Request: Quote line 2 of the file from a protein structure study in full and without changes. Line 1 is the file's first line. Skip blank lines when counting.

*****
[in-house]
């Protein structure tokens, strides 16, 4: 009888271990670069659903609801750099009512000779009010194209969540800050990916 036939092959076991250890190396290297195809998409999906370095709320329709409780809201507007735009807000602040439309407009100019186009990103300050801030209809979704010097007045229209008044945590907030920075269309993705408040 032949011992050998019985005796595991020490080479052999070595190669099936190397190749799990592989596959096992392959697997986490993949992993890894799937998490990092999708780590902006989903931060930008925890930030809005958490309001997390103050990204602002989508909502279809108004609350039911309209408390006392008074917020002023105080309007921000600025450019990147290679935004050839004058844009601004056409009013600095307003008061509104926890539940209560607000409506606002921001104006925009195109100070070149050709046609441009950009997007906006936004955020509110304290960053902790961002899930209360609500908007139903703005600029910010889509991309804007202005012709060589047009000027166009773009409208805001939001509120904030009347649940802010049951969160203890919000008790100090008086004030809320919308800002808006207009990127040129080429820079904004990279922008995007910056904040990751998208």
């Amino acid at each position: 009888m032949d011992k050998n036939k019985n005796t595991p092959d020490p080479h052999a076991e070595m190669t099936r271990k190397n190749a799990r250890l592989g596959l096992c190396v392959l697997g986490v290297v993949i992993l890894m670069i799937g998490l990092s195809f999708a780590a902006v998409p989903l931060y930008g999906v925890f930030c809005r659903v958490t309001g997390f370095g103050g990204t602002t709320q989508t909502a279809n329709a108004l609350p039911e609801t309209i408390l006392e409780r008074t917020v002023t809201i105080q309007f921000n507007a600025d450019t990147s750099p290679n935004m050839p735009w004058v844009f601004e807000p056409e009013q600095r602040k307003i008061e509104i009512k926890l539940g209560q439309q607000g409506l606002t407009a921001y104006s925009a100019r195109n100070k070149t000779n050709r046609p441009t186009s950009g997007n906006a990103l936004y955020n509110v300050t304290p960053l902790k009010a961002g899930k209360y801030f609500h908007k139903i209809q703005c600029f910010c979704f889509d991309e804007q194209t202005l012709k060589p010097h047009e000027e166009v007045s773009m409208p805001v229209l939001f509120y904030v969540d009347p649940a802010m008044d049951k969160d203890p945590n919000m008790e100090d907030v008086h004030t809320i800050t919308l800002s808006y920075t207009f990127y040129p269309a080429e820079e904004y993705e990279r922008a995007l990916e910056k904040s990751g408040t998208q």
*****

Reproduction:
């Protein structure tokens, strides 16, 4: 009888271990670069659903609801750099009512000779009010194209969540800050990916 036939092959076991250890190396290297195809998409999906370095709320329709409780809201507007735009807000602040439309407009100019186009990103300050801030209809979704010097007045229209008044945590907030920075269309993705408040 032949011992050998019985005796595991020490080479052999070595190669099936190397190749799990592989596959096992392959697997986490993949992993890894799937998490990092999708780590902006989903931060930008925890930030809005958490309001997390103050990204602002989508909502279809108004609350039911309209408390006392008074917020002023105080309007921000600025450019990147290679935004050839004058844009601004056409009013600095307003008061509104926890539940209560607000409506606002921001104006925009195109100070070149050709046609441009950009997007906006936004955020509110304290960053902790961002899930209360609500908007139903703005600029910010889509991309804007202005012709060589047009000027166009773009409208805001939001509120904030009347649940802010049951969160203890919000008790100090008086004030809320919308800002808006207009990127040129080429820079904004990279922008995007910056904040990751998208």